Design Concept

Global ESD advances a Design Based Research approach to Education for Sustainable Development. Design-Based Research (DBR; DBR Collective, 2003) is an approach within education science that seeks to develop layers of generalizable design principles for teaching and learning, through the iterative implementation and evaluation of these principles across real-world school contexts, through long-term collaborations between university-based researchers and school-based educators, and with an emphasis on pragmatism and workability in real world contexts (Anderson & Shattuck, 2012 ; Cobb et al., 2003).

Educational design should support teachers in the development of content and teaching materials that are locally relevant and meaningful, while linking to empirically established principles of human behavioral ecology that span across contexts and scales. In other words, because formal education aims at both students’ academic development (the cultivation of future scientists) and personal development (the cultivation of future citizens), lesson design should orient subject matter around everyday experiences and issues in sustainable development that will most likely be relevant in students’ lives regardless of their occupational trajectory or the context they live within. At the same time, the diversity of lesson designs should be evaluated through long-term international researcher-practitioner collaboration, with the goal of further refining design principles and teacher supports that produce valued learning outcomes in classroom contexts.

To facilitate lesson design in this manner, we have developed a generalized educational design concept as a starting point, based on knowledge integration across the sciences of human learning.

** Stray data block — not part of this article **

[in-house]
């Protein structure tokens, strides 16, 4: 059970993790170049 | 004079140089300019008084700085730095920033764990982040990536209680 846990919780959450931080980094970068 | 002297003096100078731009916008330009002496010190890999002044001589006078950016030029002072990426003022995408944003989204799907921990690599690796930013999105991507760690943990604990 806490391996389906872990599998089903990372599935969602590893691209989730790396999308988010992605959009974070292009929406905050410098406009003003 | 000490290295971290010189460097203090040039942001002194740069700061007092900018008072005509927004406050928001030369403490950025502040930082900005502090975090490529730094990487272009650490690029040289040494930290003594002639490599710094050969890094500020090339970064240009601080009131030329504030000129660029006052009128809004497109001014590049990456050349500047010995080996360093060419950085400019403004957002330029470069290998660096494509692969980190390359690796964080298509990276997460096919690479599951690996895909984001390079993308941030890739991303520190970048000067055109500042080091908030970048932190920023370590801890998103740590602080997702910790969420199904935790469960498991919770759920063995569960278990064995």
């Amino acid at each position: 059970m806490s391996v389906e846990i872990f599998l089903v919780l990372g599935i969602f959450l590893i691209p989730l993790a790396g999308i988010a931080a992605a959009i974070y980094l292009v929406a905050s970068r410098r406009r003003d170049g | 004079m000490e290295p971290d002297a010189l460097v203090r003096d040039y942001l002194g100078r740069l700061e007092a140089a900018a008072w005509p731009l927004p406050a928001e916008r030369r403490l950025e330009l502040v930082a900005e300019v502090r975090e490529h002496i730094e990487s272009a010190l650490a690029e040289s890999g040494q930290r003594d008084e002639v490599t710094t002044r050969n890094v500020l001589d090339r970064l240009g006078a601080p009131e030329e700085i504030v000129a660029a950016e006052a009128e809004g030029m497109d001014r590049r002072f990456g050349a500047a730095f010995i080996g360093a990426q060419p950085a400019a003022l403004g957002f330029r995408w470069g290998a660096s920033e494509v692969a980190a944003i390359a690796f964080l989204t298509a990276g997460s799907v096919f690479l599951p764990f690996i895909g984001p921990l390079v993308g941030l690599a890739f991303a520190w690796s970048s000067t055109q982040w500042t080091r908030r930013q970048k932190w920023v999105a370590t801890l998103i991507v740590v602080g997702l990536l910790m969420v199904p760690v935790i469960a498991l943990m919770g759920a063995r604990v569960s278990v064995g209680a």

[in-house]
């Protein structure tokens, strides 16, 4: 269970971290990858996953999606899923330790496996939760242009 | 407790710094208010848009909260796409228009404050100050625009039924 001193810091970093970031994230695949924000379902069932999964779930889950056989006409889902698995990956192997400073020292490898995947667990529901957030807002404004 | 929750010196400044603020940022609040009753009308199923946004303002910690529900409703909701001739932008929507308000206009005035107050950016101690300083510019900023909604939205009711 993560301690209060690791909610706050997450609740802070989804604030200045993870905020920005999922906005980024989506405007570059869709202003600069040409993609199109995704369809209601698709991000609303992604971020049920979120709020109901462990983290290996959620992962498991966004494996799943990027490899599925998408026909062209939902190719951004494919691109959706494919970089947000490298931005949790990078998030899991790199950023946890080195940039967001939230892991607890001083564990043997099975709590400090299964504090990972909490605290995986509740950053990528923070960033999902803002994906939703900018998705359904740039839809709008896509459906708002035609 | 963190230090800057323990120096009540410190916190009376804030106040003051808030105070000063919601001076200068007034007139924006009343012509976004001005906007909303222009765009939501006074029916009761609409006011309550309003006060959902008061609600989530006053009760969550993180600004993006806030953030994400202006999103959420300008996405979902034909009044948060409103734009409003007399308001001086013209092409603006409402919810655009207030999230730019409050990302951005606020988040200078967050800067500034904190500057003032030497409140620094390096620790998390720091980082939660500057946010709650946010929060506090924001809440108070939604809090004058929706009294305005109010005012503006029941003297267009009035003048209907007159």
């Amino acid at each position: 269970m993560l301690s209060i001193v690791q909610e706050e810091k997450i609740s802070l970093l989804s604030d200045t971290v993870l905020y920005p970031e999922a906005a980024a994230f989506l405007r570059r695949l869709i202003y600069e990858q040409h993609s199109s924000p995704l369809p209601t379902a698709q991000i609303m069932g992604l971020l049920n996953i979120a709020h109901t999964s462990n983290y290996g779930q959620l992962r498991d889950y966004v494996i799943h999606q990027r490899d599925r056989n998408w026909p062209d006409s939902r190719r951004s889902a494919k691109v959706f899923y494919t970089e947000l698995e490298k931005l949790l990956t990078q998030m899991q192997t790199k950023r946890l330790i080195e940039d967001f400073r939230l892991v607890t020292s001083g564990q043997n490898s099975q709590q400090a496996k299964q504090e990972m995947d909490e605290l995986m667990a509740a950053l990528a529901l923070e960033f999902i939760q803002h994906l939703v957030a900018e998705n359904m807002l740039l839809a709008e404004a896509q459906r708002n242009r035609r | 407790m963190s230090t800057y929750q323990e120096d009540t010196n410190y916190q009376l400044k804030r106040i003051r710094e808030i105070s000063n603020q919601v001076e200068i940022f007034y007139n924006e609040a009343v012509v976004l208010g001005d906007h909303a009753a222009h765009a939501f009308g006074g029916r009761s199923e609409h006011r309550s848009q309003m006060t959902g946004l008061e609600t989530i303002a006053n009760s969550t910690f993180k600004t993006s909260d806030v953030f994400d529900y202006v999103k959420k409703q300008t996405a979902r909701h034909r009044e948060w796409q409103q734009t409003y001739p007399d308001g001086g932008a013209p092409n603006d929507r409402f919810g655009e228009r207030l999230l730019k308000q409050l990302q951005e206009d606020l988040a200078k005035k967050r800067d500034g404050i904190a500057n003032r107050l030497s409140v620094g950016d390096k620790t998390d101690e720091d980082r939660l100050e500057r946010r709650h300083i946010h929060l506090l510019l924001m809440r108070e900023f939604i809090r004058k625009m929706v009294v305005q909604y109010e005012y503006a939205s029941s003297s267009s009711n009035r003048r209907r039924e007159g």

An Educational Design Concept for ESD

A generalized design concept for linking the everyday ethology of student experience to the behavioral dimensions of sustainability issues. This design concept links students’ everyday experiences of behavioral variation to relevant behavioral dimensions of sustainability issues, through iterative scaffolding that uses human science research, computer-based simulations, and the linkages provided by analogies, metaphors, models, and narratives of human behavior, as key sources for developing classroom learning materials. By connecting to students’ intuitive, embodied understanding of the behavioral variation that pervades their world, educators can be provided with a powerful toolkit for cultivating more scientifically adequate and more applied understandings of our evolving species and our globalizing society. The concept also makes explicit the fact that the experiences that students have in their lives and in school emerge from an evolutionary developmental context, and feed into how communities will be shaped in the future. Conversely, experience and engagement in sustainable community development shapes part of students’ developmental context.


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